Outliers – Country homes and estates offer peace and quiet for families, retirees

By Jim Parker

There’s Bennetts Point, Sandy Oaks, Cross, McLeod Creek.

Distinct communities all across the map, from northwest of Lake Moultrie (Cross and Sandy Oaks, which has a fish camp), to almost Edisto (McLeod Creek), they share at least one attribute — rural locales with homes for sale less than an hour from Charleston.

Donna Caldwell, Realtor with Carolina One Real Estate, cited Bennetts Point. Not many people know about the crossroads near the Ashepoo River in Colleton County but that can change. “It’s like a hidden gem; someday it’s going to be discovered,” she says. “It doesn’t take that long to get there.”

Country farms and properties face the disadvantage of trips to town and city even to go shopping or out to eat. Yet they can offer perks such as idyllic surroundings far from traffic and noise and prime places to ride horses, fish, boat and enjoy nature.

At the same time, out-of-the-way communities can turn into closer in towns and suburbs as cities such as metro Charleston spread outward.

“Everything is going the way of Volvo,” says Linda Cable, an agent with Carolina Properties at Lake Marion. The auto plant put the sleepy town of Ridgeville near Interstate 26 along the Dorchester-Berkeley county line on the map.

“Everybody out here, they want to be on the water,” says Cable, who lives in Summerville and drives a couple of times a week to her office in Santee astride Lake Marion. “Really you can live there and go to work (around Charleston). It’s a straight shot down the interstate or (past Cane Bay on U.S. Highway) 176.”

Cable and her husband bought a condominium at Santee, which they enjoy for getaways. “It’s right off the water also. About every other weekend we get up there.” she says.

Sales and price figures don’t offer a totally clear picture of the countryside residential market but give indications of rising demand and somewhat higher values.

Median home price in rural Berkeley County is $145,000 as of 2017, more than four times lower than Daniel Island for instance. But the median value has surged 30.3 percent in the past four years including 9.4 percent between 2016 and last year. Sales plunged 20.9 percent year over year to 149 deals in 2017; just 4 percent involves new construction.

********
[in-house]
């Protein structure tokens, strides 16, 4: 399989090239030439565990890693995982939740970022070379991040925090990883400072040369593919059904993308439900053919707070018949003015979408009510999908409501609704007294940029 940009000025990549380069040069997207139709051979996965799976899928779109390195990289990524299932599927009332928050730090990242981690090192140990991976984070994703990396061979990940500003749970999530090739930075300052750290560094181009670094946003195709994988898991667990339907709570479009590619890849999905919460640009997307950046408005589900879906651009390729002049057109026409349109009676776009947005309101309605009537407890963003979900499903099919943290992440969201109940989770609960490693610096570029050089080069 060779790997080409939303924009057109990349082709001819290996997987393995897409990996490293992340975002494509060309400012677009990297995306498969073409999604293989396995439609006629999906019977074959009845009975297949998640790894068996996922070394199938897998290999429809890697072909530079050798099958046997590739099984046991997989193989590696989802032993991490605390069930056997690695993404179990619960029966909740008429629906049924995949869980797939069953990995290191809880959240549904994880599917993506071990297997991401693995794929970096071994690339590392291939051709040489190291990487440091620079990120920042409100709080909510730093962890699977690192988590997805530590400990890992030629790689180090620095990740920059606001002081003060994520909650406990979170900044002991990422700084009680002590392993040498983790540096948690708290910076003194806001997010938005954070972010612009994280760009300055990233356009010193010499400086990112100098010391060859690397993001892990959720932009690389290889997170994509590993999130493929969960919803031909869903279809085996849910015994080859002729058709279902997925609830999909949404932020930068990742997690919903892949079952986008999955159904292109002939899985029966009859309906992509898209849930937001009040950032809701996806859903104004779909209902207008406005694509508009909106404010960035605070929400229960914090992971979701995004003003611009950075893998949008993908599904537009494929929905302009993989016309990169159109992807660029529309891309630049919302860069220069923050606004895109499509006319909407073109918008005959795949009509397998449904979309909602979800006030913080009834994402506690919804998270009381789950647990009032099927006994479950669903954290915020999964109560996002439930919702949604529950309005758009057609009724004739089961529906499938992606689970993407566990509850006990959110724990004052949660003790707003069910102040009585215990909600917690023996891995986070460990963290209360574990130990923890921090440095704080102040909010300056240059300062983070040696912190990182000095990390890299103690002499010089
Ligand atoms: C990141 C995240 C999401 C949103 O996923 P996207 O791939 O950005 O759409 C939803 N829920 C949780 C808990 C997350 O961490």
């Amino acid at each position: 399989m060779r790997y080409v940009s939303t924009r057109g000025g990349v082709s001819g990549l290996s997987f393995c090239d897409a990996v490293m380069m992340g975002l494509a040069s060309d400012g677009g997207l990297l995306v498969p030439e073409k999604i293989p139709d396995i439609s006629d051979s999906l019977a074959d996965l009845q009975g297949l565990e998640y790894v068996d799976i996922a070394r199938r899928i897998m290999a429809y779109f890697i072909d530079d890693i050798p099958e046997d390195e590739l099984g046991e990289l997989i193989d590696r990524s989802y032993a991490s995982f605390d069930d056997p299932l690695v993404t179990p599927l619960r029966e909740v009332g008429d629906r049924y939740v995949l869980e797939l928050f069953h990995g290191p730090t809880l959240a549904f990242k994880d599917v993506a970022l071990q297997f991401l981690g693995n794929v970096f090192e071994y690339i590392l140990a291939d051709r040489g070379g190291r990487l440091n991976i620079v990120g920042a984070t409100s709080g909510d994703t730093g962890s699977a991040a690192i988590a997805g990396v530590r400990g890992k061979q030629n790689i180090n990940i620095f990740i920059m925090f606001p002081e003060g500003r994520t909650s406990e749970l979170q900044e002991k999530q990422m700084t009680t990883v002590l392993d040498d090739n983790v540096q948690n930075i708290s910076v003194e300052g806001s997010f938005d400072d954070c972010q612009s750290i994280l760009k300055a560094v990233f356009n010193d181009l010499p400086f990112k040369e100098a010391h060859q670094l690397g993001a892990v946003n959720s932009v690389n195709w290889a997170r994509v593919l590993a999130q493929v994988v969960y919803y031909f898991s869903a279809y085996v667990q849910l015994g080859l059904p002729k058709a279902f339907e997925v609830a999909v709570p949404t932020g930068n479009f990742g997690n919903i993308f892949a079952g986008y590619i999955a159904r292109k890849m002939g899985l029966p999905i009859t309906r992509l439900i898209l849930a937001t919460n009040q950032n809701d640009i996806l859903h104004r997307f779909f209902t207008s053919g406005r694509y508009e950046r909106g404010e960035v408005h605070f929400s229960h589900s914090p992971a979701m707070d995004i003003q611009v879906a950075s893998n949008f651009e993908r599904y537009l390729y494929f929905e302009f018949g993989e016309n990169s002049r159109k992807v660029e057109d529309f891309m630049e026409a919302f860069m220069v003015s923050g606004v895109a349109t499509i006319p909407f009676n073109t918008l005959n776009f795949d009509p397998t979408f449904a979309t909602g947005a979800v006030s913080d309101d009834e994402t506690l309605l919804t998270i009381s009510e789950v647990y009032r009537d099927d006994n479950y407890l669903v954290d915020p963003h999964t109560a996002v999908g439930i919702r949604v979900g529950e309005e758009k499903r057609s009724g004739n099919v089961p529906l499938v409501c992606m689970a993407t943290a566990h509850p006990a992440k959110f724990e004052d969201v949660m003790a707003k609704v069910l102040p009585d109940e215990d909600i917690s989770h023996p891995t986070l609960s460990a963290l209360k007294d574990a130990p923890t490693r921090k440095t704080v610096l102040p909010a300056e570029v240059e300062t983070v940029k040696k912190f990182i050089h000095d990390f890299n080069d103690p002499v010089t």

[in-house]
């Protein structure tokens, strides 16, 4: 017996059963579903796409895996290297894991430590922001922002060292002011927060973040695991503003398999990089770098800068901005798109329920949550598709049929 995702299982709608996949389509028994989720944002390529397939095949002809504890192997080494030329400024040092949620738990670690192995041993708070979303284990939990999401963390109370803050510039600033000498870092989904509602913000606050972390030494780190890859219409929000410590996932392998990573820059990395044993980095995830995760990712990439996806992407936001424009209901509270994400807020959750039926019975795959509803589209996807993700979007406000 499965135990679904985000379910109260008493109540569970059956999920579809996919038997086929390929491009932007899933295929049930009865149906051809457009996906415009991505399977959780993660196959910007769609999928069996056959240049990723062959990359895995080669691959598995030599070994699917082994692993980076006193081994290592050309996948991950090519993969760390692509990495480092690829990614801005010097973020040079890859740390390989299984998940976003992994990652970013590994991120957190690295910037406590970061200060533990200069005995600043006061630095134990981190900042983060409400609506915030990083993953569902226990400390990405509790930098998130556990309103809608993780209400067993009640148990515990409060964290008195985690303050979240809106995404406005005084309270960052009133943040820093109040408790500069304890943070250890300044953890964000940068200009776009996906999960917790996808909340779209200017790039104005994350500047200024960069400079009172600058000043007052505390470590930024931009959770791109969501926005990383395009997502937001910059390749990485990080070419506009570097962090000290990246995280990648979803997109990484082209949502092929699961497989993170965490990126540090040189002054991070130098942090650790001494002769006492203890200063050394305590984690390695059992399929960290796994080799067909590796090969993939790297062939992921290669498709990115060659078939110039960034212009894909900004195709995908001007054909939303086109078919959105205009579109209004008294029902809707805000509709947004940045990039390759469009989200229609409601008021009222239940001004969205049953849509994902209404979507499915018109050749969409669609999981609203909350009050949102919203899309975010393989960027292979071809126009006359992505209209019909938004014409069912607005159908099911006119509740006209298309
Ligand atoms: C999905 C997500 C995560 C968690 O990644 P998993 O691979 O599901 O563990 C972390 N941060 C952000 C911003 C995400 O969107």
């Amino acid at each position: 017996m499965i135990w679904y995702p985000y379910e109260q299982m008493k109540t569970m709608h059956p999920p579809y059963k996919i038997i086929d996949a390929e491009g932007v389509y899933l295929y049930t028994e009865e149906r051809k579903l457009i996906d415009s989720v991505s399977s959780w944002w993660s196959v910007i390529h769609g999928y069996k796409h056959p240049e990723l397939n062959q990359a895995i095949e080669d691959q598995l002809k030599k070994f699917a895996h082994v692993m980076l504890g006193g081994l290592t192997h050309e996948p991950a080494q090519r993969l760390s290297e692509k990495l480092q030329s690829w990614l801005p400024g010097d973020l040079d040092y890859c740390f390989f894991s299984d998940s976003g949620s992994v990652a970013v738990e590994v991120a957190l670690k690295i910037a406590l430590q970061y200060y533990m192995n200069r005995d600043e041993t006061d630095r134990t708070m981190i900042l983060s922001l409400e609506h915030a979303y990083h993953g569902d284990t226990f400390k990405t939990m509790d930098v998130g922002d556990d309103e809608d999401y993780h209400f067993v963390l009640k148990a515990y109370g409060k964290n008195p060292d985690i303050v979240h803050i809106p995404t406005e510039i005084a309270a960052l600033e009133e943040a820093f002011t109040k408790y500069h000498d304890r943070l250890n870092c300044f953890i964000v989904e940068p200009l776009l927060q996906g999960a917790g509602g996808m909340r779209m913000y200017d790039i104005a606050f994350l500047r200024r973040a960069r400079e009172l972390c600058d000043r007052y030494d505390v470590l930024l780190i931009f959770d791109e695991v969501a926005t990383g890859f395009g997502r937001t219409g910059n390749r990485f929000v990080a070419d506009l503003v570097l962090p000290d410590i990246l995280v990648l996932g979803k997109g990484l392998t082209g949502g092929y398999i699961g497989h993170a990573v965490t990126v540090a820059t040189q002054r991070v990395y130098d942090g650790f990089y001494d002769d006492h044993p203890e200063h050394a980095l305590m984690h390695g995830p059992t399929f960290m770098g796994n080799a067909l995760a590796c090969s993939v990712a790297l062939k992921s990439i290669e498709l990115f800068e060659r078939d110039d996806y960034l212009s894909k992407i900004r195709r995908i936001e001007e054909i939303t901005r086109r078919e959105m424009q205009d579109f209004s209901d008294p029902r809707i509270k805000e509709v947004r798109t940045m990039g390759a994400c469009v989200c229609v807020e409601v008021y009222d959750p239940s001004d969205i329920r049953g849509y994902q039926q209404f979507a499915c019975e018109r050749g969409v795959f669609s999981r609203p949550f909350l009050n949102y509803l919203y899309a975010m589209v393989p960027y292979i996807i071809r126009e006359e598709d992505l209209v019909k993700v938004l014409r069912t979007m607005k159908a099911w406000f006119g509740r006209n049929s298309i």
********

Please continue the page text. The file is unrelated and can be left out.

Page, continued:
By contrast the St. George and rural Dorchester County midpoint price trails the Charleston area at $127,500, rising 12.2 percent since 2013 including just 1.4 percent last year from 2016. Yet the sales volume between 2016 and 2017 jumped 18.2 to 71 houses, all existing properties.

Meanwhile, once strictly rural settings are showing the most dramatic price and sales climbs. Johns Island to the southwest of Charleston counted 756 transactions in 2017, up 16 percent and its midpoint price has increased 33.6 percent since 2013 to $291,263. The wooded zone once mixed with huge farmland acre attributed 46.7 percent of its growth to new construction — the highest total in the Charleston area. And beyond West Ashley, the Hollywood/Ravenel/Meggett region counted 176 sales, up 8 percent last year from 2016. Of the sales, 34.1 percent involved newly built homes. Home values ballooned in the past four years, showing a region high 75.2 percent price increase to $347,578 last year.

Caldwell lists a home in Stono Ferry, considered on the suburban-rural edge off S.C. Highway 162 in Hollywood. “Stono Ferry is unique (for a country property); it’s got the equestrian center and golf course,” she says.

How about real estate activity in the more removed parts of Hollywood and in Ravenel and Meggett? “It’s slow,” she says. The countryside area is “close (to being a find) but undiscovered. You know. Like Johns Island was (discovered).”

For more information and photos, go to www.postandcourier.com/business/real_estate/jim-parker.

Reach Jim Parker at 843-937-5542 or jparker@postandcourier.com.

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Paul Cooper
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